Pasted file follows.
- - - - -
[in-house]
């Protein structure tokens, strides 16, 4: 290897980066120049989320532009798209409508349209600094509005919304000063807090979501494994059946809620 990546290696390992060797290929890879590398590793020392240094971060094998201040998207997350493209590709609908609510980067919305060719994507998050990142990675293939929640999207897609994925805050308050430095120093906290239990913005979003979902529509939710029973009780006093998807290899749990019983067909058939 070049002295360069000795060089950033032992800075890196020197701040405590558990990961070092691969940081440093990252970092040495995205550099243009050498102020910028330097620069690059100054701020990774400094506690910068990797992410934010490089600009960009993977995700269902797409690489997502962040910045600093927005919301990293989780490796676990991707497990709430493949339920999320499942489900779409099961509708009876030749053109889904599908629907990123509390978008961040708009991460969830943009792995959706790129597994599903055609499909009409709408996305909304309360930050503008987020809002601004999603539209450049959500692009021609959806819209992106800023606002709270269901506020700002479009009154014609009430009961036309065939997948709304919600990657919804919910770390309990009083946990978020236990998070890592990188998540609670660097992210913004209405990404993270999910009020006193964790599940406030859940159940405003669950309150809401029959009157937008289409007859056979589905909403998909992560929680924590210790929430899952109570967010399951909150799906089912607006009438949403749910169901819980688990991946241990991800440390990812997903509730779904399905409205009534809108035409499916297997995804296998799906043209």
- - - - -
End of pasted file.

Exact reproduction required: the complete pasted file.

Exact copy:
[in-house]
């Protein structure tokens, strides 16, 4: 290897980066120049989320532009798209409508349209600094509005919304000063807090979501494994059946809620 990546290696390992060797290929890879590398590793020392240094971060094998201040998207997350493209590709609908609510980067919305060719994507998050990142990675293939929640999207897609994925805050308050430095120093906290239990913005979003979902529509939710029973009780006093998807290899749990019983067909058939 070049002295360069000795060089950033032992800075890196020197701040405590558990990961070092691969940081440093990252970092040495995205550099243009050498102020910028330097620069690059100054701020990774400094506690910068990797992410934010490089600009960009993977995700269902797409690489997502962040910045600093927005919301990293989780490796676990991707497990709430493949339920999320499942489900779409099961509708009876030749053109889904599908629907990123509390978008961040708009991460969830943009792995959706790129597994599903055609499909009409709408996305909304309360930050503008987020809002601004999603539209450049959500692009021609959806819209992106800023606002709270269901506020700002479009009154014609009430009961036309065939997948709304919600990657919804919910770390309990009083946990978020236990998070890592990188998540609670660097992210913004209405990404993270999910009020006193964790599940406030859940159940405003669950309150809401029959009157937008289409007859056979589905909403998909992560929680924590210790929430899952109570967010399951909150799906089912607006009438949403749910169901819980688990991946241990991800440390990812997903509730779904399905409205009534809108035409499916297997995804296998799906043209």